I don’t know….you star for three Super Bowl champions, and you retired with 121 more catches than any receiver who ever played in the NFL? Sounds like a Hall of Famer to me.Moreover, Monk was a big WR and a great downfield blocker — Gibbs has told me many times that Monk was a key to their running game, because he could take on linebackers and create some room for Riggins, Rogers, Riggs, etc.
Monk was a very underrated postseason performer. Monk hurt in a couple of Super Bowls, but what about getting to the Super Bowls?In his career, Monk played in 15 postseason games and had 69 catches for 1,062 yards and 7 TDs.Compared to other Hall of Fame WRs, of the era that’s more postseason catches AND yards than Biletnikoff, Lofton, Swann, Warfield, Stallworth. And all of them played roughly the same amount of postseason games except for Lofton, who played in 12.
People diss Monk because he didn’t have a high TD total. This is true. Well, wonder why? In the red zone Gibbs pounded the ball. And Monk was routinely double covered. That’s why. Some complain that he averaged 13.5 yards per catch….well, yes. he was a possession receiver. He moved the chains. He caught everything in traffic and pushed the Redskins up the field with his receptions good for first downs.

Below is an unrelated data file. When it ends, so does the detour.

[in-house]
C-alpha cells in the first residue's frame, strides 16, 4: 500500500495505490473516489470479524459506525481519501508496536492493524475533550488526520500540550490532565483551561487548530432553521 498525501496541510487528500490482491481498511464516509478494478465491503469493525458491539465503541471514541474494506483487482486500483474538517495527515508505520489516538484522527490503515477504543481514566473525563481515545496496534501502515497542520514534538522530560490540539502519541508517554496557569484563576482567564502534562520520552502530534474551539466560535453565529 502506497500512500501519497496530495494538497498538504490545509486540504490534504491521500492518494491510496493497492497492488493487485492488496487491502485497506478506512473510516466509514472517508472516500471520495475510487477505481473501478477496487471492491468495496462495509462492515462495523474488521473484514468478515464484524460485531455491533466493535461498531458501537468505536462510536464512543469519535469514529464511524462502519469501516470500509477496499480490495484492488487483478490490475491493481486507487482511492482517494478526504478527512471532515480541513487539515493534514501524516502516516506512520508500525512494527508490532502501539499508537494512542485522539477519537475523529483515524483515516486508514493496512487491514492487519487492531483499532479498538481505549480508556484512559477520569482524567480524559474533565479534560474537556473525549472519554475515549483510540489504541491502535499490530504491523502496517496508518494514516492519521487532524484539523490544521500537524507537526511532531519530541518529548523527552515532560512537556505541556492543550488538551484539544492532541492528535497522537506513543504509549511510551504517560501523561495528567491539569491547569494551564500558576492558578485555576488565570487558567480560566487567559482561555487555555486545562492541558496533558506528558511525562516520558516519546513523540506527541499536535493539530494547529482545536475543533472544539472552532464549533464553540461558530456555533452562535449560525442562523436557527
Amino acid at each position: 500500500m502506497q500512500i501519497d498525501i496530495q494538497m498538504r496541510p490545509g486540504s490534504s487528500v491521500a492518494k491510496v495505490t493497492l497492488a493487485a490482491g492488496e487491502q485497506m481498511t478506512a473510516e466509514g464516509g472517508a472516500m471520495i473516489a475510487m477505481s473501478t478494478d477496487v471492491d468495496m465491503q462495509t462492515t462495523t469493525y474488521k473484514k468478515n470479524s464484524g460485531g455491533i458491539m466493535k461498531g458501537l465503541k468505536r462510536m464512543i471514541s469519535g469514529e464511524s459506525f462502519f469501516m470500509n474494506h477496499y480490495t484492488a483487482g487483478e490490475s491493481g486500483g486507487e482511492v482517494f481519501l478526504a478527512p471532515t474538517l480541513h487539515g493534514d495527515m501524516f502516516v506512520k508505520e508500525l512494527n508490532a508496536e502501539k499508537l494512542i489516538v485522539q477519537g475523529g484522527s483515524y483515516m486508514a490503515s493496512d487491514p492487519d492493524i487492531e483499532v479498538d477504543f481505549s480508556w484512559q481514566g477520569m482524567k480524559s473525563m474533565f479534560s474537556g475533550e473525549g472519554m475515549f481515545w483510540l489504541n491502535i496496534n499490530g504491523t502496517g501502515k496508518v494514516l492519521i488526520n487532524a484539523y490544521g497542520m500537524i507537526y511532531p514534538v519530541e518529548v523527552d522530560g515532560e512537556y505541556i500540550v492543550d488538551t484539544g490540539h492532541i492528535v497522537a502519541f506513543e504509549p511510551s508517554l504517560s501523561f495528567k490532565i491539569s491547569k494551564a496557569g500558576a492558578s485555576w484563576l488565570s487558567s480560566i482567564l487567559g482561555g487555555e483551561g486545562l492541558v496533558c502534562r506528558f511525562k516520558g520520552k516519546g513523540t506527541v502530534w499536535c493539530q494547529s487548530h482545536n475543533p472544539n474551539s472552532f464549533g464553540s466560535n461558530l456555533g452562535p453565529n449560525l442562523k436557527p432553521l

Until Monk, every WR who had retired as the all-time leading receiver was voted into Canton. I’m not sure why my fellow voters are drawing the line on Monk. He played for a ground-based team, and he played before the real explosion of WR totals, and he still had 940 catches for a team that won three SB rings.
Keeping him out of the Hall because he was a possession receiver is like keeping Tony Gwynn out of the baseball Hall because he hit too many singles.”(Bernie’s Pressbox, St. Louis Post-Dispatch, 02/04/06).
But Monk’s rejections were probably most personal to Leonard Shapiro, who has presented Monk’s case in recent years, and who used his own blog to criticize King directly:
“Peter has made his views very well known in his writings and broadcast appearances. He doesn’t think Monk is a Hall of Famer because he didn’t play like a Hall of Famer against the Giants, when King was watching. That’s his opinion, and I respect the man and the opinion. I don’t agree, but he’s certainly entitled to it. I just wish he and other selectors not in Monk’s camp would look at the total body of work.” (washingtonpost.com, 2/7/06).